Hewlett Packard Enterprise (HPE) has cut the ribbon on a new lab that will allow cellular vendors to test interoperable networking kit.
The outift's 5G Lab, located in the Colorado city of Fort Collins, is designed to allow operators to mix and match networking kit in order to determine whether a particular combination works well together.
HPE has already signed up several hardware and software vendors – including Nokia, Intel, Red Hat and MetaSwitch – all of which contributed technology and expertise to the firm's 5G Lab. Access is also available to operators that have joined HPE's Partner Ready Program.
Separately, interested operators will be able to road-test HPE's kit. The firm offers several products in this space, including a cloud-native core network stack on a "pay-as-you-use model," as well as infrastructure to power mobile-based edge computing. The latter will become more relevant as 5G stand-alone (SA) starts to overtake existing 5G non-standalone (NSA) networks, which are built on top of 4G radios.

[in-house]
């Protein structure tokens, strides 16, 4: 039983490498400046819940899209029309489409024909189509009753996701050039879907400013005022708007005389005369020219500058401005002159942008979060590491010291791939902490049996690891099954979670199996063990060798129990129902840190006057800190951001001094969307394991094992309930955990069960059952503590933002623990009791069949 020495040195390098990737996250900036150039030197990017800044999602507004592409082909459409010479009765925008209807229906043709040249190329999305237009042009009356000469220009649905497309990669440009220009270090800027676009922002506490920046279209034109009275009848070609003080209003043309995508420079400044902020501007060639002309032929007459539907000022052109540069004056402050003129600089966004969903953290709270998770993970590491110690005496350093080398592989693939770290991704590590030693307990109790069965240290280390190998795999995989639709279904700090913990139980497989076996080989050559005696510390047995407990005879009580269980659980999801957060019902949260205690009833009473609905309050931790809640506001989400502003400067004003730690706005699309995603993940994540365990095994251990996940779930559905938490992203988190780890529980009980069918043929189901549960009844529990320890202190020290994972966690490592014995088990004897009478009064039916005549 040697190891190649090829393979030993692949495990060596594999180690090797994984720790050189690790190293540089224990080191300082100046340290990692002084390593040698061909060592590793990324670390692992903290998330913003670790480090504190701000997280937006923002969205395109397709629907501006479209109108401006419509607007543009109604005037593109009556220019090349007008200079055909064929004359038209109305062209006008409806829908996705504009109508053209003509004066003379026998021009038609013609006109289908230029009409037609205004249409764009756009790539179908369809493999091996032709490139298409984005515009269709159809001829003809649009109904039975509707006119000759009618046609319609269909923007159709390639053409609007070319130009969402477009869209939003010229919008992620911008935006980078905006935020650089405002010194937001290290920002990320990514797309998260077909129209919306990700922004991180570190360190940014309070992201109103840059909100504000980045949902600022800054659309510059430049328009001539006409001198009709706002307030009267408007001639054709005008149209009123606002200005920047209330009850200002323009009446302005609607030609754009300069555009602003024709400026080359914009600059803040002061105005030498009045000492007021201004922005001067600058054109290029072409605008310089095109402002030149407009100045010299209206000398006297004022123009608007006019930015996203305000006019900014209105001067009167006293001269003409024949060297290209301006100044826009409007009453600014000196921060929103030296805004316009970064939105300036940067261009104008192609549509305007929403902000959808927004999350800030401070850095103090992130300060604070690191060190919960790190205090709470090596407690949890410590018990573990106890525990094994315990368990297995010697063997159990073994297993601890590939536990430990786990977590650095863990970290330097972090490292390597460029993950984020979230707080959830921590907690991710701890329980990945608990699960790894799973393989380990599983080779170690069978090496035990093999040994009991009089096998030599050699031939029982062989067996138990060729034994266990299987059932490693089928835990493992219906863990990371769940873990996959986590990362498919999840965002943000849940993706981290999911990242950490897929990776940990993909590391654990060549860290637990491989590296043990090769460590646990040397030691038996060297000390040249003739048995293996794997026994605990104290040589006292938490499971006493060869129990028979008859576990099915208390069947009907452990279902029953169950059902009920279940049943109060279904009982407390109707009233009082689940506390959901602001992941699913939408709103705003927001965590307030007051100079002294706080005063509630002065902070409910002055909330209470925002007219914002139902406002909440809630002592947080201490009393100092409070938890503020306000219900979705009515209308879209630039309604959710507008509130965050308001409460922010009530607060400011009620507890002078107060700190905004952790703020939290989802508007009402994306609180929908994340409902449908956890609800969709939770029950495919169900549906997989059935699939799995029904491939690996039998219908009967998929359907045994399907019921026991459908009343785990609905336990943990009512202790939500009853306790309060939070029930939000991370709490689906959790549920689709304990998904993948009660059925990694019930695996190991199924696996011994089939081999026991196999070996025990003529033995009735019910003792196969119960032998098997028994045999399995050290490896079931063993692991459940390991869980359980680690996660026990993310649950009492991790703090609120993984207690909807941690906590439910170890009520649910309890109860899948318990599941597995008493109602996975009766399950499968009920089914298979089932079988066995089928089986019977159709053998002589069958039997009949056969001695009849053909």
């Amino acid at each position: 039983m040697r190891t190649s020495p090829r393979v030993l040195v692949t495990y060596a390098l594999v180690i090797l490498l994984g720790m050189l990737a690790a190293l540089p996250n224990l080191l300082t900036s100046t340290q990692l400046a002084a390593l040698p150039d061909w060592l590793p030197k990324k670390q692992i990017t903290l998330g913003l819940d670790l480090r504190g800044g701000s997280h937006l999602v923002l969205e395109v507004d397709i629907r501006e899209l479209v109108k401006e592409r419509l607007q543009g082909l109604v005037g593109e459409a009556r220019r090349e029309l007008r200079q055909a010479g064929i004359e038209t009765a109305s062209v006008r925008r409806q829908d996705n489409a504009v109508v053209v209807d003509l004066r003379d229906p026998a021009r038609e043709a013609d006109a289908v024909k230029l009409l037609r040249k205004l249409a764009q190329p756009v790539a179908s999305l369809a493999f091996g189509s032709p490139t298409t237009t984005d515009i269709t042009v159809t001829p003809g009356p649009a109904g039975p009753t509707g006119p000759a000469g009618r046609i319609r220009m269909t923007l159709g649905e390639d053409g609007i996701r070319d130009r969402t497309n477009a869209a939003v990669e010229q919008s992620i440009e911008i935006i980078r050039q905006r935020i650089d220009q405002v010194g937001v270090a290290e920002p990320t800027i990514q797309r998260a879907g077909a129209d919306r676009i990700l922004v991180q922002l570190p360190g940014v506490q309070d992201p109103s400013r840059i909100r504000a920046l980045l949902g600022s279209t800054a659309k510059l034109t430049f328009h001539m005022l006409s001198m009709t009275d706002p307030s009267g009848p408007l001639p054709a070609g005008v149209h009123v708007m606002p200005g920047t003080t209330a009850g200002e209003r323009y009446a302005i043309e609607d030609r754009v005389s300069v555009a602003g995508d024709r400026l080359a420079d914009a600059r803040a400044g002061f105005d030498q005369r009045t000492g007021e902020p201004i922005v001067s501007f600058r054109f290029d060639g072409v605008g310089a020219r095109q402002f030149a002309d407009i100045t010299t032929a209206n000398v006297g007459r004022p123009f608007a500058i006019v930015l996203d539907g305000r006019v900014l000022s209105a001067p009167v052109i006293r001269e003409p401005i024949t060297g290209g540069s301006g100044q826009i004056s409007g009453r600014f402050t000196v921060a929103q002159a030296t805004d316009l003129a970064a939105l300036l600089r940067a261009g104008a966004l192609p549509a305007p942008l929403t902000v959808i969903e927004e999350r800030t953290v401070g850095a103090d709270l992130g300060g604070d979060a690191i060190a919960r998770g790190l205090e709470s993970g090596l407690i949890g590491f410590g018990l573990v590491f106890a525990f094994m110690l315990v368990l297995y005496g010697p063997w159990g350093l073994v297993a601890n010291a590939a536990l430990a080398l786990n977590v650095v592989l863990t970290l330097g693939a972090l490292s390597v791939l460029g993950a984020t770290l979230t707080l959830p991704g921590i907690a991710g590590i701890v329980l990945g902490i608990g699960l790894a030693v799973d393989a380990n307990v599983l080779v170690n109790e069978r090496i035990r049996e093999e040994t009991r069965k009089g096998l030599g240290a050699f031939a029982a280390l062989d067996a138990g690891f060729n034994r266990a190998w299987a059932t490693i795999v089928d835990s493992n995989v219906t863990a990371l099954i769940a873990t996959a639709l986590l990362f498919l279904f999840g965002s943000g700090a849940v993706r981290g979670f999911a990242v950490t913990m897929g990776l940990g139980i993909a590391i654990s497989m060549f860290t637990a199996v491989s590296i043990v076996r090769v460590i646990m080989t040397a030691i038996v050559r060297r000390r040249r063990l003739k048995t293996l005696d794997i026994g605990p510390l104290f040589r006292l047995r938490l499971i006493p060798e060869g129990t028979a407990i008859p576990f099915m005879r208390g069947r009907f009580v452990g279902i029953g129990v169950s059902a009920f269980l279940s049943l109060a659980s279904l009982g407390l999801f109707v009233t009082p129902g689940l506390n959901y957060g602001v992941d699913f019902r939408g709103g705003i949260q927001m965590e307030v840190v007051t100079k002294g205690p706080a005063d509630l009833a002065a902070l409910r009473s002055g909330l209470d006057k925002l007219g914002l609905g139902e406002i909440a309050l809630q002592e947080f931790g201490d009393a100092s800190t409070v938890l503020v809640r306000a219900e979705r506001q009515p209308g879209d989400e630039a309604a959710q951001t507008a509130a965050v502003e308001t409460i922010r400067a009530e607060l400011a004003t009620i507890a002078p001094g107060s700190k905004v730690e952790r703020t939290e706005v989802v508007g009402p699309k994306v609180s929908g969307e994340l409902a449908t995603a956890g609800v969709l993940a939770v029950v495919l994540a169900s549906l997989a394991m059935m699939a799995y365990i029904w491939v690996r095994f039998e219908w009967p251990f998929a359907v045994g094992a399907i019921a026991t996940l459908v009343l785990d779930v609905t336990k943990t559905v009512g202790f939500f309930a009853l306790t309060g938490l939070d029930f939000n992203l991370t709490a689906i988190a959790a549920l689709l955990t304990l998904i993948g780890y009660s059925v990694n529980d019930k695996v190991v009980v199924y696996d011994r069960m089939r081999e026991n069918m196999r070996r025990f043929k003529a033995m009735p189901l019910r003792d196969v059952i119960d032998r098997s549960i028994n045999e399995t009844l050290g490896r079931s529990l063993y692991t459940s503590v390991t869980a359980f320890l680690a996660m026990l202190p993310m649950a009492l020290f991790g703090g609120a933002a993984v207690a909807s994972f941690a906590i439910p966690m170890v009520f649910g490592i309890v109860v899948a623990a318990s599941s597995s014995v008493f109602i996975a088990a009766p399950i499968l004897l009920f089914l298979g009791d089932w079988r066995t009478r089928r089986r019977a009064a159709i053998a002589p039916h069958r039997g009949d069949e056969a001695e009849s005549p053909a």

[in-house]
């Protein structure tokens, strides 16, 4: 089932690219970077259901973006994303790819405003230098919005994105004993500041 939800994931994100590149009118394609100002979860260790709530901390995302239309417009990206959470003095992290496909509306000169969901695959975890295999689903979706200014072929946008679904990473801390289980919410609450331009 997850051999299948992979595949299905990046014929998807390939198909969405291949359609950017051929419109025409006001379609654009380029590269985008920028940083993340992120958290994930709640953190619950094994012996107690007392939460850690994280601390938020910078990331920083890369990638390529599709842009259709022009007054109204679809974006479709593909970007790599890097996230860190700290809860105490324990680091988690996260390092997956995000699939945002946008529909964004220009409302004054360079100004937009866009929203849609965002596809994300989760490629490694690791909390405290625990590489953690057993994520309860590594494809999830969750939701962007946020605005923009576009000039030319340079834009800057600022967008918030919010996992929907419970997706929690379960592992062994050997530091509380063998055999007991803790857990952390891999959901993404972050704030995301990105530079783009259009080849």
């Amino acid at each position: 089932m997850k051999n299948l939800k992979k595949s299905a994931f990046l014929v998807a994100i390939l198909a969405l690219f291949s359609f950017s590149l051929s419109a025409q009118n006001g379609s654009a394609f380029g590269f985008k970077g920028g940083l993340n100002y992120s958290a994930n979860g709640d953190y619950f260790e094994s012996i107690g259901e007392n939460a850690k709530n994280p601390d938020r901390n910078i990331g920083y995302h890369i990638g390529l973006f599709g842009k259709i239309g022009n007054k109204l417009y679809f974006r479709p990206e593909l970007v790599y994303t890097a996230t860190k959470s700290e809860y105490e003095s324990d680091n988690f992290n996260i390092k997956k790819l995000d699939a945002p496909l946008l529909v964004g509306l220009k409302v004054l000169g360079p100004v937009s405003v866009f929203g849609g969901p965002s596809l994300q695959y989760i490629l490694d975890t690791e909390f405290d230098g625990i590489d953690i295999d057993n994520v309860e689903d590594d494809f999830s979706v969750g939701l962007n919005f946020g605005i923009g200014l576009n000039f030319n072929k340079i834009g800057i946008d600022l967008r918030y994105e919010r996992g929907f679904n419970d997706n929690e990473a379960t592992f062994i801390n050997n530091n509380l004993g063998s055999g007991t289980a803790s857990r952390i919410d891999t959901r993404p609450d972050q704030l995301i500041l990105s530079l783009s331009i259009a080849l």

NSA 5G, as the name suggests, is the standard for 5G new radio entirely built upon the existing 4G network, providing initial benefits of 5G such as speeds and latency. Moving to SA, the standalone tech, aka "full-fat 5G", presents advantages long touted as the killer apps for 5G, including the ability to cheaply and quickly deploy 5G networks, achieve lower latencies and the possibility of fully exploiting millimetre-wave spectrum. It has a cloud-native 5G Core and a simplified RAN.
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Given the ongoing Huawei saga, this 5G Lab is pertinent. There's an ongoing push from both operators and governments for supply-chain diversification. The banning of Huawei in much of the West has, shall we say, encouraged networks to not put all their eggs in one basket.
"Governments and telecoms operators around the world are looking to open 5G technologies as an opportunity to move away from a number of vendors which have raised fundamental concerns around security, resilience and market diversification," said Phil Mottram, vice president and general manager of Communications and Media Solutions at HPE, in a statement.
"However, despite multiple successful deployments, doubts still persist about the ability of open 5G technologies to truly replace the old way of building networks. With the launch of the HPE 5G Lab, telcos, solution vendors and national stakeholders can test innovative new solutions with confidence and ensure that they are ready for mass adoption." ®